use the sign test for the claim involving nominal data. Overtime Rule in Football Before the overtime rule in the National Football League was changed in 2011, among 460 overtime games, 252 were won by the team that won the coin toss at the beginning of overtime. Using a 0.05 si...
31 May 2021use the sign test for the claim involving nominal data. Births A random sample of 860 births in New York State included 426 boys and 434 girls. Use a 0.05 significance level to test the claim that when babies are born, boys and girls are equally likely.
31 May 2021use the sign test for the claim involving nominal data. Medical Malpractice In a study of 1228 randomly selected medical malpractice lawsuits, it was found that 856 of them were dropped or dismissed (based on data from the Physicians Insurers Association of America). Use a 0.01...
31 May 2021use the sign test for the claim involving nominal data. Stem Cell Survey Newsweek conducted a poll in which respondents were asked if they “favor or oppose using federal tax dollars to fund medical research using stem cells obtained from human embryos.” Of those polled, 481 were...
31 May 2021Sign Test for Freshman 15 The table below lists some of the weights (kg) from Data Set 6 “Freshman 15” in Appendix B. Those weights were measured from college students in September and later in April of their freshman year. Assume that we plan to use the sign test to test the c...
31 May 2021Construct a p chart for the proportion of defective calculators, and determine whether the process is within statistical control. Since we know the process is actually stable with p = 0.05, the conclusion that it is not stable would be a type I error; that is, we would have a fal...
31 May 2021Simulate the following process for 20 days: Each day, 200 calculators are manufactured with a 5% rate of defects, and the proportion of defects is recorded for each of the 20 days. The calculators for one day are simulated by randomly generating 200 numbers, where each number is ...
31 May 2021Does It Pay to Plead Guilty? The accompanying table summarizes randomly selected sample data for San Francisco defendants in burglary cases (based on data from “Does It Pay to Plead Guilty? Differential Sentencing and the Functioning of the Criminal Courts,” by Brereton and Caspe...
31 May 2021Child Restraint Systems Use the numbers of defective child restraint systems given in Exercise 8. Find the mean, median, and standard deviation. What important characteristic of the sample data is missed if we explore the data using those statistics? Exercise8: Defective Child Re...
31 May 2021Defective Child Restraint Systems The Tracolyte Manufacturing Company produces plastic frames used for child booster seats in cars. During each week of production, 120 frames are selected and tested for conformance to all regulations by the Department of Transportation. Frames ar...
31 May 2021Heights On the basis of Data Set 1 “Body Data” in Appendix B, assume that heights of men are normally distributed, with a mean of 68.6 in. and a standard deviation of 2.8 in. a. The U.S. Coast Guard requires that men must have a height between 60 in. and 80 in. Find the percenta...
31 May 2021Sunspots and the DJIA Use the data given below and find the equation of the regression line. Then find the best predicted value of the DJIA in the year 2004, when the sunspot number was 61. How does the result compare to the actual DJIA value of 10,855?Sunspot 45 ...
31 May 2021Sunspots and the DJIA Listed below are annual sunspot numbers paired with annual high values of the Dow Jones Industrial Average (DJIA). Sunspot numbers are measures of dark spots on the sun, and the DJIA is an index that measures the value of select stocks. The data are from r...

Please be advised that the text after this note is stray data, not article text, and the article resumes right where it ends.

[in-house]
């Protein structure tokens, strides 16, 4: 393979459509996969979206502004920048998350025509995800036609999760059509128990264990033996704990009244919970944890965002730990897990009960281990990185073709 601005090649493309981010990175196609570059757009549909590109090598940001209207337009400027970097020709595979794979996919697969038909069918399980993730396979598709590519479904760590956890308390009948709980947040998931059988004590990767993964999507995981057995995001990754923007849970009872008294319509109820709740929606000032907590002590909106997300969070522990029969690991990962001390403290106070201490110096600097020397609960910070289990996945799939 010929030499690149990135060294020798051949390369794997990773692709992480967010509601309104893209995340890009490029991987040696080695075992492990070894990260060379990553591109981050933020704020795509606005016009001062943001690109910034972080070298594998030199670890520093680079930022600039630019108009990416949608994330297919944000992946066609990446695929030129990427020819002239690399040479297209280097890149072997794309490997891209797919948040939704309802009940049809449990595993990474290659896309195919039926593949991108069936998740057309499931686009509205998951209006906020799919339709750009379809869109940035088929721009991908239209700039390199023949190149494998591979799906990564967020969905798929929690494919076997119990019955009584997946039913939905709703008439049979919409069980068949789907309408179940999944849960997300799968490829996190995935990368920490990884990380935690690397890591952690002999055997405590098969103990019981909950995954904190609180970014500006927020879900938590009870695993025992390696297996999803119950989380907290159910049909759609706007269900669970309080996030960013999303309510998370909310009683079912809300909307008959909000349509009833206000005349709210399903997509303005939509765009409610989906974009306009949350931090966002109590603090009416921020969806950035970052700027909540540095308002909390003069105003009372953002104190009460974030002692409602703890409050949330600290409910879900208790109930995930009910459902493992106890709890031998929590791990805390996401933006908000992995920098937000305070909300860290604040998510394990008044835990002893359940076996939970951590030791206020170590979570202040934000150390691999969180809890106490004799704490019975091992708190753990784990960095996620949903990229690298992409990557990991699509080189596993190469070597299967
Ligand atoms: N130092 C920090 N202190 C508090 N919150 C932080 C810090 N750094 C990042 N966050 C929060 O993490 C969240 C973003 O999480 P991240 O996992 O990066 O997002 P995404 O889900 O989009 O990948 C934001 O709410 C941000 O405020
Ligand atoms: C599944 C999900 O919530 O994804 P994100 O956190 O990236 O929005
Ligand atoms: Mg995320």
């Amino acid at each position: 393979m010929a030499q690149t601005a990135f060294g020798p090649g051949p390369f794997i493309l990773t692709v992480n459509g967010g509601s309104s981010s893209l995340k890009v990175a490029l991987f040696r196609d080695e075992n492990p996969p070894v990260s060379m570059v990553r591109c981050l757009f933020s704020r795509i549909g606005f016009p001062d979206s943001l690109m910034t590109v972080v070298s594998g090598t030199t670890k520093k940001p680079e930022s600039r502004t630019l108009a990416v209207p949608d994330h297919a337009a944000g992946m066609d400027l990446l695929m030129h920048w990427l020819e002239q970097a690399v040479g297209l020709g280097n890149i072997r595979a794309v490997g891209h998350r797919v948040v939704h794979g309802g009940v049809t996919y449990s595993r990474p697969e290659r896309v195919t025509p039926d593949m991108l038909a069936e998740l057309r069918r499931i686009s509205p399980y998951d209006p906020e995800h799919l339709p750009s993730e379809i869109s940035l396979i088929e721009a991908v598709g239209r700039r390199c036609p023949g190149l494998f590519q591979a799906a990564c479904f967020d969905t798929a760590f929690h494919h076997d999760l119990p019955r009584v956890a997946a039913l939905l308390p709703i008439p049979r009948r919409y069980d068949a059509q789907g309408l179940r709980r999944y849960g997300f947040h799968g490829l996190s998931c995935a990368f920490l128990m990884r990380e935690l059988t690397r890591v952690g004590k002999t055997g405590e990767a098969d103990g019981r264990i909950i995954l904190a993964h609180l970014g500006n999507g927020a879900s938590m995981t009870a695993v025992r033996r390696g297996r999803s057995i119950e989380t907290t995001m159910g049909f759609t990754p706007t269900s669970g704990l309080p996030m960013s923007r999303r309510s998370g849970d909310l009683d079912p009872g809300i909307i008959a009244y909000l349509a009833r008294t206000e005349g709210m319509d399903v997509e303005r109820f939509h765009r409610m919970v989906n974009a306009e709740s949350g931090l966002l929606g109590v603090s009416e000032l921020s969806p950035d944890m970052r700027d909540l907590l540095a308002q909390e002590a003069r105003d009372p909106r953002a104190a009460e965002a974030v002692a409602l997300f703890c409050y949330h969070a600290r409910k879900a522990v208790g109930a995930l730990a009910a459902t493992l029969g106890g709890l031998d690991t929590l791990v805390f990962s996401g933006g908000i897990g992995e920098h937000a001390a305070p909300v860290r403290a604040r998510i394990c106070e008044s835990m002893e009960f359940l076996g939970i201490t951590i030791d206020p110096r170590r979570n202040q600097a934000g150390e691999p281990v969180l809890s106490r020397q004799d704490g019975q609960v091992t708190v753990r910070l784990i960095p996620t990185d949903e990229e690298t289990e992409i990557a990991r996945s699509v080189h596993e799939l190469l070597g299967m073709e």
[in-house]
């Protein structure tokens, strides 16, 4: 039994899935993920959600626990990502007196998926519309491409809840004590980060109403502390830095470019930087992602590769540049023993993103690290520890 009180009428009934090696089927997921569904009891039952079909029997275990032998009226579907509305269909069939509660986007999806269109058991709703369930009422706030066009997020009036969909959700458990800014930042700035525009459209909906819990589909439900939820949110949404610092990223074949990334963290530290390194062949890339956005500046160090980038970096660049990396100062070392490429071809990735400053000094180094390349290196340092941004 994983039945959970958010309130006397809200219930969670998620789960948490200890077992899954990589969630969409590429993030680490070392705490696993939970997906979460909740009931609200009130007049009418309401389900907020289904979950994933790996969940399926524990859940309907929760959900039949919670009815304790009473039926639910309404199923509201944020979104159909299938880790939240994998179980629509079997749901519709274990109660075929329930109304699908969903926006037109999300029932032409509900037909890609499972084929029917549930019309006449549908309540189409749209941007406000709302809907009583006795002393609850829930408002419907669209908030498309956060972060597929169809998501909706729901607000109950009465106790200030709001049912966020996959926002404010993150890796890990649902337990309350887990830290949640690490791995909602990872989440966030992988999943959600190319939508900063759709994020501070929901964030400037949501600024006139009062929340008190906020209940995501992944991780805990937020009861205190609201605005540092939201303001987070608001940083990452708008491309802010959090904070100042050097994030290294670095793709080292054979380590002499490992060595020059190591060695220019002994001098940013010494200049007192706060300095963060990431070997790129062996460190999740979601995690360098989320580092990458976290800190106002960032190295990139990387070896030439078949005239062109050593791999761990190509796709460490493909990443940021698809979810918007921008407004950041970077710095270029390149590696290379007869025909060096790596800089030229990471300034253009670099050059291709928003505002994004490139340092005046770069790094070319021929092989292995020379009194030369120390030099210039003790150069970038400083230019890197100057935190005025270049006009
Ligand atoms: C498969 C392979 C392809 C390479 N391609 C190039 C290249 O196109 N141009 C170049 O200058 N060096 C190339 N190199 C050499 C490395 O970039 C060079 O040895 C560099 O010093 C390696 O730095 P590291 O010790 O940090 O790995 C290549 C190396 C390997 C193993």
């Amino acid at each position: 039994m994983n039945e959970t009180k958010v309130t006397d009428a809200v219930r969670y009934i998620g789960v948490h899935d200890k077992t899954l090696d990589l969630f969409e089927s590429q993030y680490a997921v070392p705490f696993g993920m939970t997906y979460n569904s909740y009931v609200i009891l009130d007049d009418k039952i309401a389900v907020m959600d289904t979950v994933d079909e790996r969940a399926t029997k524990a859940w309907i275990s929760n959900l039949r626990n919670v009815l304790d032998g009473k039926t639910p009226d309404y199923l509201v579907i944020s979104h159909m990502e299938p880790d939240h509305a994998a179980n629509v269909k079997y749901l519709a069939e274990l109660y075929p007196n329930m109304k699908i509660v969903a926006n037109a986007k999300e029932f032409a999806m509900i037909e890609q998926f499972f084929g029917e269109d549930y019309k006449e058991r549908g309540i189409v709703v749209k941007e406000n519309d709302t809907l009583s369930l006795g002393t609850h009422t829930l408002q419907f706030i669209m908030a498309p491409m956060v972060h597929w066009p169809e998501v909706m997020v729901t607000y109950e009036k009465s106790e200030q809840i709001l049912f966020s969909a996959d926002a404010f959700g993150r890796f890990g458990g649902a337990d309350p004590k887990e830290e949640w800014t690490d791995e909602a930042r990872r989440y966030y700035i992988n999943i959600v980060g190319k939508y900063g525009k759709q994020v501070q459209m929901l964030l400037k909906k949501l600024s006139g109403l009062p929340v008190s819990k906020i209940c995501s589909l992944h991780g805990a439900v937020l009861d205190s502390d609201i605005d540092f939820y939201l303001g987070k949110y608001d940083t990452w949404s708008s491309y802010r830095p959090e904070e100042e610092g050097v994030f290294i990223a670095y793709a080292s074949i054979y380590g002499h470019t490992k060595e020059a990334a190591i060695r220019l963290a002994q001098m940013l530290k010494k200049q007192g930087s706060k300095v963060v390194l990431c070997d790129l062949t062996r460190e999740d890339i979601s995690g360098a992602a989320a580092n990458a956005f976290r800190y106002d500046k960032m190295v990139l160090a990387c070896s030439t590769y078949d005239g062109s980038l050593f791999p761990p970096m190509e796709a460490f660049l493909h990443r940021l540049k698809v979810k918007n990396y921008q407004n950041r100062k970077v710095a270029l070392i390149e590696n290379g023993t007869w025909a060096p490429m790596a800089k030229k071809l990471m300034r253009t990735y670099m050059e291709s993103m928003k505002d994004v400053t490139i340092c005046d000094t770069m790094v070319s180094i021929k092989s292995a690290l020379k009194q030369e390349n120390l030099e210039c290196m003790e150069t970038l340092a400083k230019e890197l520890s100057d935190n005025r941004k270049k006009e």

31 May 2021Internet Doctors: Probability Based on the survey data given in Exercise 1, assume that 55% of adults learn about medical symptoms more often from the Internet than from their doctor. a. Find the probability that three randomly selected adults all learn about medical symptoms mo...
31 May 2021Internet Doctors: Graph The accompanying graph was created to depict the results of the survey described in Exercise 1. Is the graph somehow misleading? If so, how?Exercise1: Internet Doctors: Confidence Interval In a survey of n = 2015 adults, 1108 of them said that they learn a...
31 May 2021Internet Doctors: Hypothesis Test Use the survey results given in Exercise 1 and use a 0.05 significance level to test the claim that the majority of adults learn about medical symptoms more often from the Internet than from their doctor.Exercise1: Internet Doctors: Confidence In...
31 May 2021Internet Doctors: Confidence Interval In a survey of n = 2015 adults, 1108 of them said that they learn about medical symptoms more often from the Internet than from their doctor (based on a MerckManuals.com survey). Use the data to construct a 95% confidence interval estimate of...
31 May 2021refer to the amounts of energy consumed in the author’s home. (Most of the data are real, but some are fabricated.) Each value represents energy consumed (kWh) in a two-month period. Let each subgroup consist of the six amounts within the same year.Service Times The Newport Dine...
31 May 2021refer to the amounts of energy consumed in the author’s home. (Most of the data are real, but some are fabricated.) Each value represents energy consumed (kWh) in a two-month period. Let each subgroup consist of the six amounts within the same year.Energy Consumption: Run Chart ...
31 May 2021refer to the amounts of energy consumed in the author’s home. (Most of the data are real, but some are fabricated.) Each value represents energy consumed (kWh) in a two-month period. Let each subgroup consist of the six amounts within the same year.Energy Consumption: x Chart Le...
31 May 2021refer to the amounts of energy consumed in the author’s home. (Most of the data are real, but some are fabricated.) Each value represents energy consumed (kWh) in a two-month period. Let each subgroup consist of the six amounts within the same year.Energy Consumption: R Chart Le...
31 May 2021refer to the amounts of energy consumed in the author’s home. (Most of the data are real, but some are fabricated.) Each value represents energy consumed (kWh) in a two-month period. Let each subgroup consist of the six amounts within the same year.Energy Consumption: Notation A...
31 May 2021Examine the following p chart for defective calculator batteries and briefly describe the action that should be taken.